For Approval: Broad Institute Public License (BIPL)

Russ Nelson nelson at
Thu Jul 13 17:00:48 UTC 2006

NOTE: this is just my opinion.  It is not an official OSI position.

Matthew Seth Flaschen writes:
 > They provided an answer to this, though I don't think it's quite 
 > satisfactory either.  They are concerend that they might accidently 
 > include a patented algorithm in open-source code.  As you say, they 
 > could normally remedy this by licensing all relevant patents in the 
 > open-source license.  However, they fear that they may have agreed to an 
 > *exclusive* license for one of these patents, without knowing it.

If you can infringe a patent without knowing that you're doing it,
then the patent system is broken.  In essence the existing patent
system creates a system of law which is so complicated that nobody can
ever know if they're engaging in lawful or illegal behavior.  Worse,
the current law turns ignorance of the law into a defense.  "I'm an
innocent infringer; I didn't know that thing was patented."  That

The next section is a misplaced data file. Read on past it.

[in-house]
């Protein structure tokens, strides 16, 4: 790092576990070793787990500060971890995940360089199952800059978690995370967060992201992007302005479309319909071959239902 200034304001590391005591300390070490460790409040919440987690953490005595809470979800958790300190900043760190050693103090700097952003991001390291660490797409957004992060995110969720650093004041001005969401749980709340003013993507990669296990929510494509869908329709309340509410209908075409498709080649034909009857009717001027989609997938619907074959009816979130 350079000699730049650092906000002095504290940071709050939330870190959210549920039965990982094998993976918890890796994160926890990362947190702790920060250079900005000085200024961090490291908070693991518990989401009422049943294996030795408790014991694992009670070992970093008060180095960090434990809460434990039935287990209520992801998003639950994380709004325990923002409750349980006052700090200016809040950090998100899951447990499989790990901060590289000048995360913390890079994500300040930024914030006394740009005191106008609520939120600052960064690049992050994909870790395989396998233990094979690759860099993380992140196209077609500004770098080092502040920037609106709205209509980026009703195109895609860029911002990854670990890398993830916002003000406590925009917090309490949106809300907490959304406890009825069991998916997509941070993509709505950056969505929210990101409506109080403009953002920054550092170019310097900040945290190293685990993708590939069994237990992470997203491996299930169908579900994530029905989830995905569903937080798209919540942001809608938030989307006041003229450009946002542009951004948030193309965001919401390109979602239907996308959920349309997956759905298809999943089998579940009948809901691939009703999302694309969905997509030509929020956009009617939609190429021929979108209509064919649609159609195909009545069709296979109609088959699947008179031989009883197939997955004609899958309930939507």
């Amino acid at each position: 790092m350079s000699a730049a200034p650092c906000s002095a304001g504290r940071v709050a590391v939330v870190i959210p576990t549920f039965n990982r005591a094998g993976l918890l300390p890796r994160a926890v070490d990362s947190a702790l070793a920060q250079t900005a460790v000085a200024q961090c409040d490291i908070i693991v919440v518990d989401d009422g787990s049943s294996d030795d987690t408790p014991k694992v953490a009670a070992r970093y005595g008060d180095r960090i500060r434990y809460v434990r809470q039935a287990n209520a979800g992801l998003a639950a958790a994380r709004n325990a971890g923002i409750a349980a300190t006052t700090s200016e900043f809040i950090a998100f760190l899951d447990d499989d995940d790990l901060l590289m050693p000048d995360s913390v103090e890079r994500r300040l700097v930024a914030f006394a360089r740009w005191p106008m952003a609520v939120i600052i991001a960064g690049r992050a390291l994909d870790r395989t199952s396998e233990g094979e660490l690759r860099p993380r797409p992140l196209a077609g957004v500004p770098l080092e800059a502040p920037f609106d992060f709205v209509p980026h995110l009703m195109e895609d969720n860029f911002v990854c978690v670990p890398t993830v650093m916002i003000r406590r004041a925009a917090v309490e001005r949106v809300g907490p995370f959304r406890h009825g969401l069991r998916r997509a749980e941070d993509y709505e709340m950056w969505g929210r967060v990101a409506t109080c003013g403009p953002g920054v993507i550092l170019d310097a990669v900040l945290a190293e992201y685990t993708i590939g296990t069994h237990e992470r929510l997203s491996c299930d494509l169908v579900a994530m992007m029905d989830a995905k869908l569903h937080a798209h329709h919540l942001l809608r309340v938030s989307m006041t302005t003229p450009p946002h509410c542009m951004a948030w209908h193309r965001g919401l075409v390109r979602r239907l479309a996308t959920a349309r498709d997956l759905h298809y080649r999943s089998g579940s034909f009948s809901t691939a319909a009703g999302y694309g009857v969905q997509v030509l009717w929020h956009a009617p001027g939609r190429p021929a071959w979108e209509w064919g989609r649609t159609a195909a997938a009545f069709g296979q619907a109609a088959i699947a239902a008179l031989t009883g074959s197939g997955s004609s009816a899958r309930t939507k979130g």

completely goes against the rule of law, and turns it into a rule of

MIT can't fix the patent system.  MIT has to solve its problem within
its purview.  I think that MIT needs to tell all its exclusive
licensees "We intend to publish XYZ as open source.  We don't think it
infringes the patent we licensed to you.  You have 30 days to review
this software for infringements.  After that time, we will release it
as open source software."

If MIT doesn't know what patents it owns, or if it doesn't know to
whom it has licensed the patents, or what are the terms of those
patents, then MIT has a bigger problem than just releasing open

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